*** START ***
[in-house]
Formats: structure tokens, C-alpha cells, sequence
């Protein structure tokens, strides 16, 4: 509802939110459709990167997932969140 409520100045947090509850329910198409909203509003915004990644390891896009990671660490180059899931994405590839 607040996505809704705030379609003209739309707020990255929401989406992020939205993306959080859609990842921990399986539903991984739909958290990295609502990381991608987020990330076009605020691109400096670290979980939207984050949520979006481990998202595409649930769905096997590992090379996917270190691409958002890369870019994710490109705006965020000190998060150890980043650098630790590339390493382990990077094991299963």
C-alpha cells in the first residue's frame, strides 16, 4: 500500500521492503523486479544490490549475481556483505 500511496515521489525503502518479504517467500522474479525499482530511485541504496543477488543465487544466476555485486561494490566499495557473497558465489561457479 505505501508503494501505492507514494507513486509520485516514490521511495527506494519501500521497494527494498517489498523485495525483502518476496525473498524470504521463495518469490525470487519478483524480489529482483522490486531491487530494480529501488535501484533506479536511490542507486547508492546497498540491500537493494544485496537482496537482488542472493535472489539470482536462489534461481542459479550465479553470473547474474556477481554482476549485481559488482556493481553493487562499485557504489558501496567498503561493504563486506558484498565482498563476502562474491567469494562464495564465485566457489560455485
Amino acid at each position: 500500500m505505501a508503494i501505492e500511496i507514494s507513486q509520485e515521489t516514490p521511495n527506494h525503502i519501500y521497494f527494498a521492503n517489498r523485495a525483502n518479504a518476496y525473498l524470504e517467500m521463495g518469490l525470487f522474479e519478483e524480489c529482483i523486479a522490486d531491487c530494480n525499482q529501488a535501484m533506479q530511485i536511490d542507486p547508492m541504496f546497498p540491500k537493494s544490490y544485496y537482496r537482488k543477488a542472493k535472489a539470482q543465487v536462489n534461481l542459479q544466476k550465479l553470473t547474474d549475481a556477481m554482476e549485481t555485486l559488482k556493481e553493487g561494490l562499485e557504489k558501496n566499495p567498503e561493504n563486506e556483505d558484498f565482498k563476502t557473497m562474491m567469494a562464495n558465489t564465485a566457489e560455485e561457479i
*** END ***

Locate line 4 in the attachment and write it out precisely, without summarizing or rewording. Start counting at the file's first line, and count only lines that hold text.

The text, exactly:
C-alpha cells in the first residue's frame, strides 16, 4: 500500500521492503523486479544490490549475481556483505 500511496515521489525503502518479504517467500522474479525499482530511485541504496543477488543465487544466476555485486561494490566499495557473497558465489561457479 505505501508503494501505492507514494507513486509520485516514490521511495527506494519501500521497494527494498517489498523485495525483502518476496525473498524470504521463495518469490525470487519478483524480489529482483522490486531491487530494480529501488535501484533506479536511490542507486547508492546497498540491500537493494544485496537482496537482488542472493535472489539470482536462489534461481542459479550465479553470473547474474556477481554482476549485481559488482556493481553493487562499485557504489558501496567498503561493504563486506558484498565482498563476502562474491567469494562464495564465485566457489560455485